CHICAGO — Newly released emails and documents Thursday show that lawyers representing the family of Laquan McDonald had accused police of intimidating a witness who contradicted the police account that the shooting was justified, holding her against her will and threatening her safety.
Since the graphic video of 17-year-old McDonald's death at the hands of police was released to the public just before Thanksgiving, protests have sprouted up demanding the resignations of key officials involved in what activists call a "cover up" of the circumstances of his shooting. Now it is clear that the cover-up allegations also were part of the $5 million settlement that the city paid to the family prior to Mayor Rahm Emanuel's reelection.
In an eight-page memo sent from lawyer Jeffrey Neslund (representing McDonald's family) to city lawyers in March 2015, Neslund lays out a multi-point justification for the original $16 million sum he demanded for what he characterized as "a gratuitous execution and as well as a hate crime."
Neslund said that six witnesses saw the shooting. Three were taken to a police station and questioned. Another witness, a woman who Neslund said was "appalled" at the shooting and had screamed for Officer Jason Van Dyke to "stop shooting," was taken to a station and held for six hours against her will, Neslund said.
Detectives asked her to change her story, claiming the video would back it up, he said. Detectives did not show the woman the video, according to Neslund.
"There's a reason they kept us there til 4:00 a.m. one officer said he was going to get me — that's why I haven't talk [sic] to anybody; that's why I've kept things to myself," the woman stated, according to the lawyers. Her name was redacted from the released documents.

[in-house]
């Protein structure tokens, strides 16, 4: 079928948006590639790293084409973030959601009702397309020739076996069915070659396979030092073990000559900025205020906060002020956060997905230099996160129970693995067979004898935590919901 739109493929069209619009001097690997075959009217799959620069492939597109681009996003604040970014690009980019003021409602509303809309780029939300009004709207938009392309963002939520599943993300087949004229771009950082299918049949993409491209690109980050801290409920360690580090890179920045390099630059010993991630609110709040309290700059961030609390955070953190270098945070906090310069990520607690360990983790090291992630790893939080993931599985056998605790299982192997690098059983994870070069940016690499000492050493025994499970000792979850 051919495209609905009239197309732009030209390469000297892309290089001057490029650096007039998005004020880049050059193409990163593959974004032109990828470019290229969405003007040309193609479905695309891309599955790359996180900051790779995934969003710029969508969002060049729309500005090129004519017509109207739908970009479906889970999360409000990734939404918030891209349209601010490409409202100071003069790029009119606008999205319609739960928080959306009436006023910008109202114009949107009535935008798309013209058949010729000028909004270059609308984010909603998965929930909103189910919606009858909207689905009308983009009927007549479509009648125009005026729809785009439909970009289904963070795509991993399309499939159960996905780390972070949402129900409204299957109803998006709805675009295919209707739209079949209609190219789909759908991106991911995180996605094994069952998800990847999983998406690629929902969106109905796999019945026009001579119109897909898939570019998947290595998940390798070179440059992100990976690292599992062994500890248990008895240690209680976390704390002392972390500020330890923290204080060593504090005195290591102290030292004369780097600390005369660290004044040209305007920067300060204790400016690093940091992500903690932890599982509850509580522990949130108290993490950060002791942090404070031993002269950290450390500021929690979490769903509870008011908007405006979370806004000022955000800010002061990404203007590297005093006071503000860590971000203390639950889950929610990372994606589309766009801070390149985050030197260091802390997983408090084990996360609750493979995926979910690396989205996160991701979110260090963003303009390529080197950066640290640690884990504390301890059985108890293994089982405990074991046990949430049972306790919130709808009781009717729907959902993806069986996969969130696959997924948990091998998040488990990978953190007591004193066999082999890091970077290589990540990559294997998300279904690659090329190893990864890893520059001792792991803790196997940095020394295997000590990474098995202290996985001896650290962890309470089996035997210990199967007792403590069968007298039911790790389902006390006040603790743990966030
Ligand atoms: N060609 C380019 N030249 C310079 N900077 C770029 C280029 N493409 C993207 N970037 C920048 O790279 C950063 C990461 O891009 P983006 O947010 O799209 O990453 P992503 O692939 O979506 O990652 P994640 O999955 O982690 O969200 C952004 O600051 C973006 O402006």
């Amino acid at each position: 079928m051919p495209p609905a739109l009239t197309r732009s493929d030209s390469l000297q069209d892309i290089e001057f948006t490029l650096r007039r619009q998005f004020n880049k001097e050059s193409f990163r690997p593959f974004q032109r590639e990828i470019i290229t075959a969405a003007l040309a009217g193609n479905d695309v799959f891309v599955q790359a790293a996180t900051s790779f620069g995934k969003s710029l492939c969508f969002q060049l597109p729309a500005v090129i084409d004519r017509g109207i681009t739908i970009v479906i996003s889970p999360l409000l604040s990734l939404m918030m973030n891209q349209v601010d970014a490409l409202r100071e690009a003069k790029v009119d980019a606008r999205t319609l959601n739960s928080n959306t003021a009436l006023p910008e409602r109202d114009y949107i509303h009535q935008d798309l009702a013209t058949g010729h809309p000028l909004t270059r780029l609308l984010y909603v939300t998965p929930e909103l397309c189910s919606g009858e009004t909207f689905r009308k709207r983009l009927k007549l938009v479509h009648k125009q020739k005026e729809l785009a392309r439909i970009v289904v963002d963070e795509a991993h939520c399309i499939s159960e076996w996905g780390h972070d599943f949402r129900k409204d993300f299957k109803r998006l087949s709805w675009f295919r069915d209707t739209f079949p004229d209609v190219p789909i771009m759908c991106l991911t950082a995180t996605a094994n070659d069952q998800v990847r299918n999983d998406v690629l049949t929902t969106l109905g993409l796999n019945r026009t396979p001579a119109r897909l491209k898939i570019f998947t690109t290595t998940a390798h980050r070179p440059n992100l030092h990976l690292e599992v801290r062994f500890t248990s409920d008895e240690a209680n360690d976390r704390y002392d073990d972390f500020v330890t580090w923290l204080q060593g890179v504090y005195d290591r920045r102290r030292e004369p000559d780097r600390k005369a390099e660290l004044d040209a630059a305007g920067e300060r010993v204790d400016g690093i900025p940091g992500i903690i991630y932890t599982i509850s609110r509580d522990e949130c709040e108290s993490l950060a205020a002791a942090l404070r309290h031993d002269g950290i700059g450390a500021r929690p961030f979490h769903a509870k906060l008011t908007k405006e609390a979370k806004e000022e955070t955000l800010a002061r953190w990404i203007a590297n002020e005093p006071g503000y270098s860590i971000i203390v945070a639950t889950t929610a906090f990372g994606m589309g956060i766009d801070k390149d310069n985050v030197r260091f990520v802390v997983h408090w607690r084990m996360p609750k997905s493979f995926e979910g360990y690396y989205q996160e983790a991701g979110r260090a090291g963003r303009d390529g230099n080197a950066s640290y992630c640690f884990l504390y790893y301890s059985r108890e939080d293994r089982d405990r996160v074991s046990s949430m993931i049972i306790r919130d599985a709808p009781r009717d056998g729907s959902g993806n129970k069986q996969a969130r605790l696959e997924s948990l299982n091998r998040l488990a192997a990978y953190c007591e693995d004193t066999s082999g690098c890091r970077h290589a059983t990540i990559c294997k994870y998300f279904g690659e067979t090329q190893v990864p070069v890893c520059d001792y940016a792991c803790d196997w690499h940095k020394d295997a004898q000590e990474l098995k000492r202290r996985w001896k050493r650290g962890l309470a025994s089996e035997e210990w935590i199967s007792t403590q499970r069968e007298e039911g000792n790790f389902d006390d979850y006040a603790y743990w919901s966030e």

She was later quoted by multiple news articles describing what she'd seen, and had been "threatened and harassed on multiple occasions," according to Neslund.
Neslund also cited another witness who had given a statement to IPRA who said McDonald did not pose a threat to anyone, and was "shying away" from police before he was shot.
Neither witness accounts appeared in the full police report of the shooting released to the public, which only contain accounts of police officers who said they saw McDonald lunging and/or menacing officers with a knife before he was shot — accounts that are contradicted by the now-infamous dashcam video.
Neslund said the family wished for a settlement, and laid out a few reasons why the city might want one, too, including the video: "I submit the graphic dash cam video will have a powerful impact on any jury and the Chicago community as a whole," he wrote.
The lawyers also slammed the Fraternal Order of Police for providing "false and misleading information," claiming that McDonald had lunged at the officers and forced Van Dyke to shoot, which lawyers said were "outright falsehoods."
"This conduct, together with the attempt to coerce occurrence witnesses, and allowing the F.O.P. to disseminate false and misleading information" was even stronger proof of a police code of silence and culture of cover-up cited in the case of Roshad McIntosh, who was shot and killed by police in August 2014, about two months before McDonald. The McIntosh family filed suit in 2015 alleging various civil rights violations.
Read all the documents released by the city Thursday relating the McDonald case here. (ht WTTW Chicago Tonight)
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